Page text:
Read Also: How to Mic a Guitar Amp: The Complete Guide
6. Play With the EQ, Starting With the Treble
As I mentioned, your equalizer controls will vary from amp to amp.
You may have to adjust your treble and bass with a singular control. In such a case, you’ll have to make broader changes that simultaneously affect the treble and the bass. This combined control may not be ideal if you like a brighter sound. However, you can consider using your bridge pickup more to compensate.
In most cases, you’ll be able to control the treble, mids, and bass independently so that you can fine-tune your tone.
Start with the treble to fix exactly how bright and sharp your sound will be before you add layers and weight with the mids and bass. Fixing your highest frequencies first gives you a boundary to work with when adjusting the rest of your controls.
The treble also thins out your tone, so starting with it lets you spread the frequency of your sound as high as it can go, so you can begin to fill it up with the mids. Remember to jam at the pickup you use the most, whether it’s your bridge, rhythm, or neck.
After identifying the right treble controls, you can continue towards the bass or the mids, depending on what you tend to play more.
Setting the bass lets you establish your lowest sound before filling up the middle. However, you may find it easier to set the mids after the treble if that is where most of your set lies. You can adjust the mids with the ‘middle’ or ‘contour’ control.
The mids add depth and volume to your tone, so they will help your sound stand out if you’re playing in a band. Increasing the mid frequencies that get amplified allows you to strengthen your tone without needing to increase the gain from your guitar, so you have a strong, clean sound.
Always jam across pickups to ascertain exactly where your tone sounds the nicest. Remember, only you can determine the right EQ settings for your music.
Amp controls have no set numbers because the settings depend on several factors. These factors include your guitar, the amp make and model, the size and acoustics of the room, and the type of music you’re playing.
7. Adjust the Bass With a Light Hand
When adjusting the bass, remember that this is your lowest and heaviest frequency, so add in a little at a time. You don’t want to go all out with the bass and have it drown out your mids, especially for a predominantly rock set.
The right bass controls will warm up your tone and add a good amount of weight to it. However, too much bass and you’ll find your notes are mixing into each other, and you’ll lose much of the sound’s clarity.
Another way to set your bass is to go to extremes – the lowest and the highest — then work your way to the setting that sounds best. Experimenting with the amp is important so you know the range of sound you can produce and how best to arrive at the tone you like best for your sound.
Bass makes your tone ‘boomier,’ which means it has more presence. But it is not the same as reverb, which adds richness by making your sound reflect artificially, making up for smaller rooms and poor acoustics.
While it is very tempting to dial up the bass, you don’t need it, and you don’t want to hide your excellent performance under unnecessary weight. Keep it light and simple, and focus on sound clarity and smoothness of tone over everything else.
8. Get Some Distance From the Amp and Add Gain
Once you’ve got your tone to where you’d like it, check if it sounds the same throughout the space. Of course, this will be difficult on big stages and outdoor performances, but you only need to get some distance from the amp.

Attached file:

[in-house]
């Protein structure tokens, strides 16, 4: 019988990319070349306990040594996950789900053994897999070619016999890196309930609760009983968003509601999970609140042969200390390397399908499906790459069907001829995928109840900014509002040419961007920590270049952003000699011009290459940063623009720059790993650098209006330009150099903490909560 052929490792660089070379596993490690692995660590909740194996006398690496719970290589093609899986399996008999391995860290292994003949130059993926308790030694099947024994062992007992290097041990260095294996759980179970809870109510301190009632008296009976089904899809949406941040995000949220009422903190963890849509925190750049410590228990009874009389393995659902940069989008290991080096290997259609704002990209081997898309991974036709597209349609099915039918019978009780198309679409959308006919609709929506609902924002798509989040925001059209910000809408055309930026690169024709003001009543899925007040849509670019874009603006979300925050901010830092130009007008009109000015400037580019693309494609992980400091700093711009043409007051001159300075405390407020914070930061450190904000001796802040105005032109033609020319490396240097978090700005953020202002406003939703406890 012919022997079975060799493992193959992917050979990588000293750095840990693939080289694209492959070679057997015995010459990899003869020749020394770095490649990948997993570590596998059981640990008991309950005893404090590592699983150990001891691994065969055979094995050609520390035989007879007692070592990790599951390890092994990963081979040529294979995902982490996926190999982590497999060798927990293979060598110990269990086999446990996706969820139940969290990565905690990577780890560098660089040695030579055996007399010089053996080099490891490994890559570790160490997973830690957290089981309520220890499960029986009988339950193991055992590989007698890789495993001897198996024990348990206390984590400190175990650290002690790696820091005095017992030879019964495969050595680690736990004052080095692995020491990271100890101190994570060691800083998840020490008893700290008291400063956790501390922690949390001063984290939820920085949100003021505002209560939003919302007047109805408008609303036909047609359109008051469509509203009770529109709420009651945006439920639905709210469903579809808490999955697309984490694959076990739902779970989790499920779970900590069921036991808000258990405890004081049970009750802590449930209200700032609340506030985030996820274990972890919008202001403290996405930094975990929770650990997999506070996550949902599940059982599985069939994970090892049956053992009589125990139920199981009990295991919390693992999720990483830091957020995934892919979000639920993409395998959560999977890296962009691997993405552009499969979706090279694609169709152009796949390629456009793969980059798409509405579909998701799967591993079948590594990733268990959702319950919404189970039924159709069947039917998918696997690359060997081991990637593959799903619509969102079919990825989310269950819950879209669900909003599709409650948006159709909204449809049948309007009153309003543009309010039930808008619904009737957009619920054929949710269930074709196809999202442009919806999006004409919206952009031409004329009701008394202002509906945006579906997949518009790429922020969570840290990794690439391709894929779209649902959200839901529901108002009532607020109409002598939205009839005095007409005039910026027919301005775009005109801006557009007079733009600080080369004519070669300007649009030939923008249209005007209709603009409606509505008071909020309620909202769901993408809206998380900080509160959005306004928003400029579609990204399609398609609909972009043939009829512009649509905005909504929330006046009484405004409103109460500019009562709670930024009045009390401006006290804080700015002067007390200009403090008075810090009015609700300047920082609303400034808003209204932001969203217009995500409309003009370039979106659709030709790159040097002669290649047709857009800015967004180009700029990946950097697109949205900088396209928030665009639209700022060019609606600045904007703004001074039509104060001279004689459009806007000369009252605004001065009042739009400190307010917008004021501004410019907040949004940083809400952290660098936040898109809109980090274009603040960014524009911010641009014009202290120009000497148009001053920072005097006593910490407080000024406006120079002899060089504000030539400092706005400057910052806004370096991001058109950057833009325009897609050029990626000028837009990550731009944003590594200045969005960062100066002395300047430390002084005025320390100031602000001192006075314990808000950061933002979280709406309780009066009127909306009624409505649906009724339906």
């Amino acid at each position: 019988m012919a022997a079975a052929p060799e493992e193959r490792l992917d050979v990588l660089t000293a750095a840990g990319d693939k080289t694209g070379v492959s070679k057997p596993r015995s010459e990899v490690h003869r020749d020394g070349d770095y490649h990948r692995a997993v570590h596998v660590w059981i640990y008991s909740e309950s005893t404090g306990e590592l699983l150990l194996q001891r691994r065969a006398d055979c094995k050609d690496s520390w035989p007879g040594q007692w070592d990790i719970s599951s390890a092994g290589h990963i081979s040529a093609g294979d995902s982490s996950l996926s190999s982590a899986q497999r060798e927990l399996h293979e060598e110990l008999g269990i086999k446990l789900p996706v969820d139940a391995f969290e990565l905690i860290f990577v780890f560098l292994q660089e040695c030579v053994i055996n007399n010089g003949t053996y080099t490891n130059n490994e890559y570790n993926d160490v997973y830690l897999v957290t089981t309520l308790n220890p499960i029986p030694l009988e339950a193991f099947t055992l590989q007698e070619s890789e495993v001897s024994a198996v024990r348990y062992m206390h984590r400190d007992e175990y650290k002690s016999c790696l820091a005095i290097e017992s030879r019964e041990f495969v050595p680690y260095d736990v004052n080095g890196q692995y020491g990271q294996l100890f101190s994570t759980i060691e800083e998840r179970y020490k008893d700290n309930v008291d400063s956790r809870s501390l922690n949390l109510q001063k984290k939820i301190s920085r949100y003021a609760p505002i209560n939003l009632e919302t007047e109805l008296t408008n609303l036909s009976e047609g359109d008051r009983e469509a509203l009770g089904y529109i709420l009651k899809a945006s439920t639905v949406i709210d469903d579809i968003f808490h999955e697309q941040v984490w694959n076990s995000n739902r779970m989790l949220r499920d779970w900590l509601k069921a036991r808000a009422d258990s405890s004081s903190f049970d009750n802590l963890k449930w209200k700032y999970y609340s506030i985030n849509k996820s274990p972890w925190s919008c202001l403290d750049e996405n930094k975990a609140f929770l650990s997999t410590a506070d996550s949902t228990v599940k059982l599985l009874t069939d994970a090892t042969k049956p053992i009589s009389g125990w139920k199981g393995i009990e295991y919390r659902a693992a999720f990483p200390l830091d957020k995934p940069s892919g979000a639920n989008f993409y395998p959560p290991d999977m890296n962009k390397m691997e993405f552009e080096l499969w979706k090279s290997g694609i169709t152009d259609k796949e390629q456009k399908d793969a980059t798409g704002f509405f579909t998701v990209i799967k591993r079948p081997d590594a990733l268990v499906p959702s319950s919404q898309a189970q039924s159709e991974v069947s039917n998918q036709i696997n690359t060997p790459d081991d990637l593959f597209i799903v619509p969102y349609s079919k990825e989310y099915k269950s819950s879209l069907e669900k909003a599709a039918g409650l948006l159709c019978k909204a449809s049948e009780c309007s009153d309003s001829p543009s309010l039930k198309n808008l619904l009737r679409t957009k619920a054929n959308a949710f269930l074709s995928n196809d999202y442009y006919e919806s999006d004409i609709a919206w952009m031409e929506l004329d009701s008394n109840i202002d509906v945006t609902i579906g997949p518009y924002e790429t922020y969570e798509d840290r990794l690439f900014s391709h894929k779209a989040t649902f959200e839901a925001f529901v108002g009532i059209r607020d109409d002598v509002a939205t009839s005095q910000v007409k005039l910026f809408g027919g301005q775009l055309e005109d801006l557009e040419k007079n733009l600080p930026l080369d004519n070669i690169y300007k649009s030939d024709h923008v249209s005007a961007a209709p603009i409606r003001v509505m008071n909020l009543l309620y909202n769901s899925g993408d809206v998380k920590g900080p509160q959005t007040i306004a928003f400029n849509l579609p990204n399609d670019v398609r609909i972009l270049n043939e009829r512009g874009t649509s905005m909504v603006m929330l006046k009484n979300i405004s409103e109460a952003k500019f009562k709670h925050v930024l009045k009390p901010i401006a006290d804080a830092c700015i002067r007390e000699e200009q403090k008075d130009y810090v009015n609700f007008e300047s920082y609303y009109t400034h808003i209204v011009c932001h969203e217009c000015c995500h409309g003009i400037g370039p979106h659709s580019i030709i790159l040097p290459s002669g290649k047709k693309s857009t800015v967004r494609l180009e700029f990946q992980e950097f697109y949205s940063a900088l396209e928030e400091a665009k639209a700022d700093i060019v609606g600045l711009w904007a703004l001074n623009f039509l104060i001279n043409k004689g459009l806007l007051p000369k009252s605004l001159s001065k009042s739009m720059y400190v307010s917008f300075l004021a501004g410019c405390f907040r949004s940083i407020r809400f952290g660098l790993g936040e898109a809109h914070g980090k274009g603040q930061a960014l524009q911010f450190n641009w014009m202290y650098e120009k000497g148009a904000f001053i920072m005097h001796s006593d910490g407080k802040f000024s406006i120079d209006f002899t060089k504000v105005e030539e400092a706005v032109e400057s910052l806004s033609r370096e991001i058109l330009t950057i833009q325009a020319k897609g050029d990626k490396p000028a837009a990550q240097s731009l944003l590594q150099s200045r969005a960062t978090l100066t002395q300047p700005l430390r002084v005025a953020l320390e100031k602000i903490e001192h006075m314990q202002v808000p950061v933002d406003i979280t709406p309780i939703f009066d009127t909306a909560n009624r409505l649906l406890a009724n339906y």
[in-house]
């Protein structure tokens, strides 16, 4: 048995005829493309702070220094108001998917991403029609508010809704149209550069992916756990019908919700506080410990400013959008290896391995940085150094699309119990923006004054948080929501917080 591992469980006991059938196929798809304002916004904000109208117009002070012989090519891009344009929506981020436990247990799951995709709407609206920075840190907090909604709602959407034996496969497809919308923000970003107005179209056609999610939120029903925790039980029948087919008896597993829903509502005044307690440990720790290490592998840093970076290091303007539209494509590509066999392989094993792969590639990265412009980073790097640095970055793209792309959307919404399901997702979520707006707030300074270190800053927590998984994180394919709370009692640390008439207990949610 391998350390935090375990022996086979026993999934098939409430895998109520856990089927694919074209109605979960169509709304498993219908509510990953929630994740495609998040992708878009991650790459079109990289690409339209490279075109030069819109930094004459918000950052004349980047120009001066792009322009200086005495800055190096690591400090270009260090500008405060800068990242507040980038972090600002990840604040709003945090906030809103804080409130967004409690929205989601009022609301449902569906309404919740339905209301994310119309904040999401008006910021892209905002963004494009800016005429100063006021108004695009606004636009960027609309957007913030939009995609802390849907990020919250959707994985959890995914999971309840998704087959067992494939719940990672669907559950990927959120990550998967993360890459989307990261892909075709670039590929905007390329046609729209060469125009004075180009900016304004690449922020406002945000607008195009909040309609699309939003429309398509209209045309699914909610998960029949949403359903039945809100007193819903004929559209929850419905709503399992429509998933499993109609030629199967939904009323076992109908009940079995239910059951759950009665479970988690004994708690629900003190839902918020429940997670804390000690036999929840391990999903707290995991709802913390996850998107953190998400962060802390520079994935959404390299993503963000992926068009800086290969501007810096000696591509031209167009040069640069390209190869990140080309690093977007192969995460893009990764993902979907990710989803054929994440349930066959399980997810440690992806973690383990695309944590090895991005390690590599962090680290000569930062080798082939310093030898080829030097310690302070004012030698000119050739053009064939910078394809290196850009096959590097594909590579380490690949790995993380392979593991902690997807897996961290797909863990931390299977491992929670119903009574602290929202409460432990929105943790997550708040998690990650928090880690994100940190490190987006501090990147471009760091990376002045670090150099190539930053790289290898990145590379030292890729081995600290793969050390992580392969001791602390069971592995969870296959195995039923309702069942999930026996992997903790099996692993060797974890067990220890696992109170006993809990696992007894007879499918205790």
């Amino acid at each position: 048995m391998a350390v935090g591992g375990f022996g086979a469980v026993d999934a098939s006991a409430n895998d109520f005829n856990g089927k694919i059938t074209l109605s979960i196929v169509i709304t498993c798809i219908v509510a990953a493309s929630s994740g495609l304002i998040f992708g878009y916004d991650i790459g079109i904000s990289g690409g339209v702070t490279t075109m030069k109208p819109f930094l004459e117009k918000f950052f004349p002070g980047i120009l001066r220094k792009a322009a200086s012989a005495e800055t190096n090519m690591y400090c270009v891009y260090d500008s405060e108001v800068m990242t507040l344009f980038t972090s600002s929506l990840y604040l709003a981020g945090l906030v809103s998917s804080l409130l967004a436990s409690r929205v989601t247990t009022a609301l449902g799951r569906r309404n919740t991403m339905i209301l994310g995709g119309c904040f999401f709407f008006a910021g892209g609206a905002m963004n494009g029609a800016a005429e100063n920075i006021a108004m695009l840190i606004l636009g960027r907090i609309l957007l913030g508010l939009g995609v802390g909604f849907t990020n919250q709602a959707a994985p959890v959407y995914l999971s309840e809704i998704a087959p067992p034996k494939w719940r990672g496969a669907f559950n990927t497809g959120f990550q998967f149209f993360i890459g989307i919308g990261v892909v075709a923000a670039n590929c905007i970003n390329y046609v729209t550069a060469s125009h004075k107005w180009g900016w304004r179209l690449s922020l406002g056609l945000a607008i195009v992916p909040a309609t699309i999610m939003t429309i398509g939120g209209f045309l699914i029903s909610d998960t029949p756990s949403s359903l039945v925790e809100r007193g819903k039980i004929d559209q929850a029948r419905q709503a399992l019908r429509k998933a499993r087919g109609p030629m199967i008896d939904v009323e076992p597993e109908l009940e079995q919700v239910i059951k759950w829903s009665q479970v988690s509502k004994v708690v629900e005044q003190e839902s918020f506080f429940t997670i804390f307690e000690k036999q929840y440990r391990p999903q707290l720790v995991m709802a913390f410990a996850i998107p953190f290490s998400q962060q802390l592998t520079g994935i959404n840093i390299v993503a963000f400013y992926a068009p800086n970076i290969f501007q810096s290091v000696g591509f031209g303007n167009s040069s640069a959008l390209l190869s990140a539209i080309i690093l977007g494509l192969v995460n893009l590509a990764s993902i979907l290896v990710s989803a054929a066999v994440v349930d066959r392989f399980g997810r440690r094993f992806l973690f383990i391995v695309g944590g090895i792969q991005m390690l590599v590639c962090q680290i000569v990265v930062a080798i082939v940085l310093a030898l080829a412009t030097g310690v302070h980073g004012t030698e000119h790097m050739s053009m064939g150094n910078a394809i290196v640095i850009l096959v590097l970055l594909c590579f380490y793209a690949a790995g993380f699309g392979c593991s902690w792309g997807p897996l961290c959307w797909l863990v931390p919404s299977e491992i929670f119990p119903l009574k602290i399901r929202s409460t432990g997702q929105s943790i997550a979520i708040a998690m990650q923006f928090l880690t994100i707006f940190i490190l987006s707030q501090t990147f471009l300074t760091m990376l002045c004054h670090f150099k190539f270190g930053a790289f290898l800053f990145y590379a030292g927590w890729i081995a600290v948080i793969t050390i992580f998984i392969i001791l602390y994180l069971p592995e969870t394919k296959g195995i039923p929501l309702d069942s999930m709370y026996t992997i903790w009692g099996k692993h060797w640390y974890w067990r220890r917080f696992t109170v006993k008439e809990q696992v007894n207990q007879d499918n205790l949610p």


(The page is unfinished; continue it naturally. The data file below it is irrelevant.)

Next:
Readjust your volume settings to what you’d noted earlier, then get to the end of your stage near the audience if you’re playing on a large stage in an outdoor space. In a small room, get to the center, facing the stage.
Jam a little, checking to see if the tone still sounds right and if you need to switch up the volume settings. As always, work on the volume first before you adjust your tone.
And finally, you can switch from the clean channel and play with the gain if you want to add some fuzz to your sound.
Just like you did with the bass, use a light hand. You’ll want to add more power to your sound without distorting it to the point that it’s unrecognizable and shorting out the speakers.
You can also choose not to add any more gain if you like the clean channel just as it is. Setting your guitar amp aims to produce a sound you like and think represents your music.
Read Also: What is Gain on a Guitar Amp?
9. Unplug the Guitar and Plug in Your Pedalboard
Once you’ve sorted out the final volume and gain levels on the amp, you can unplug your guitar and plug in your pedalboard. With most pedalboards, the sound will be exactly the same as with your guitar plugged in because that’s how they’re designed.
You may encounter some added distortion caused by excess gain when the pedals are plugged in, which can be easily adjusted on the amp. Just turn the gain down on the amp or switch over to the clean channel entirely to compensate for the increase in gain from the pedals.
High-gain distortion pedals might also add a layer of noise that’s amplified when plugged in, in which case you might need to get a noise gate. A good example of one is the Donner Noise Gate Pedal (available on Amazon.com). This noise gate includes a hard/soft mode, is easy to use, and works even without power, making it extremely convenient for all your shows.
10. Play With the Reverb To Suit the Space
Finally, when you’ve finalized all the settings, you can consider adding reverb through the amp itself. Of course, you’ll always be able to add reverb through your pedals, but the amp reverb tends to sound more realistic and natural.
Reverb adds ambiance and is useful when playing sets in small spaces where the sound waves don’t have enough room to bounce and return, resulting in a shorter, sharper sound.
Reverb lengthens the time the wave takes to bounce back, creating layers to the sound. That said, too much reverb can result in your music mixing into itself and becoming muddy.
Add only as much of the reverb as makes sense for your set. If you’re playing for a small audience in an intimate setting, you may not want any reverb to keep the illusion of a warm, comfortable, homey space.
Reverb might be helpful in spaces with open-air seating or areas so the sound is not fully lost before it reaches the entire audience. The additional layering helps protect the integrity of the tone, so your audience can hear the details in your sound instead of having it dissipate in the air.
Always use your sense of the space, set, and sound to determine what tone and effects you need and to what degree.
Setting your guitar amp is not that difficult. For the most part, all you’re doing is adjusting the controls till the tone sounds just right to you, which is easy if you know what you want to sound like. While it may take some time initially, as you become more familiar with your instrument and your sound, you’ll be able to set up a guitar amp in five minutes or less.